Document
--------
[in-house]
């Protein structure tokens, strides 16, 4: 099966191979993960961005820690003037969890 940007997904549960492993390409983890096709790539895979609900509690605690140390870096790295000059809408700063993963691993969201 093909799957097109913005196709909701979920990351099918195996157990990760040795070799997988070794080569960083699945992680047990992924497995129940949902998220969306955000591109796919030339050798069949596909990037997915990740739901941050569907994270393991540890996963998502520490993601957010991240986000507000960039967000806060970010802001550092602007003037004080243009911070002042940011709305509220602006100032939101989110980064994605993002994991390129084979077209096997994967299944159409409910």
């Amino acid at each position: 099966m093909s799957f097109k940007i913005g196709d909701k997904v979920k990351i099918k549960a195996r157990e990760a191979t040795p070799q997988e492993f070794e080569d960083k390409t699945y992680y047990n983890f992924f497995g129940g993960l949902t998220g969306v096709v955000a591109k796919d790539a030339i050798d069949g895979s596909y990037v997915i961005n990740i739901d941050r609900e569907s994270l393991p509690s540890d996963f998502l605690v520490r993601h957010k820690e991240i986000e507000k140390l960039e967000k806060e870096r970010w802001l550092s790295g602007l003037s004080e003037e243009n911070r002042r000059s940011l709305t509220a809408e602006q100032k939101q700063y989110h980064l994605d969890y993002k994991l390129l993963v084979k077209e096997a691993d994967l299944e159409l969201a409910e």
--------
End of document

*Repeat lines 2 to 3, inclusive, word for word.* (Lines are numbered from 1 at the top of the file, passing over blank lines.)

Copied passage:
């Protein structure tokens, strides 16, 4: 099966191979993960961005820690003037969890 940007997904549960492993390409983890096709790539895979609900509690605690140390870096790295000059809408700063993963691993969201 093909799957097109913005196709909701979920990351099918195996157990990760040795070799997988070794080569960083699945992680047990992924497995129940949902998220969306955000591109796919030339050798069949596909990037997915990740739901941050569907994270393991540890996963998502520490993601957010991240986000507000960039967000806060970010802001550092602007003037004080243009911070002042940011709305509220602006100032939101989110980064994605993002994991390129084979077209096997994967299944159409409910």
């Amino acid at each position: 099966m093909s799957f097109k940007i913005g196709d909701k997904v979920k990351i099918k549960a195996r157990e990760a191979t040795p070799q997988e492993f070794e080569d960083k390409t699945y992680y047990n983890f992924f497995g129940g993960l949902t998220g969306v096709v955000a591109k796919d790539a030339i050798d069949g895979s596909y990037v997915i961005n990740i739901d941050r609900e569907s994270l393991p509690s540890d996963f998502l605690v520490r993601h957010k820690e991240i986000e507000k140390l960039e967000k806060e870096r970010w802001l550092s790295g602007l003037s004080e003037e243009n911070r002042r000059s940011l709305t509220a809408e602006q100032k939101q700063y989110h980064l994605d969890y993002k994991l390129l993963v084979k077209e096997a691993d994967l299944e159409l969201a409910e």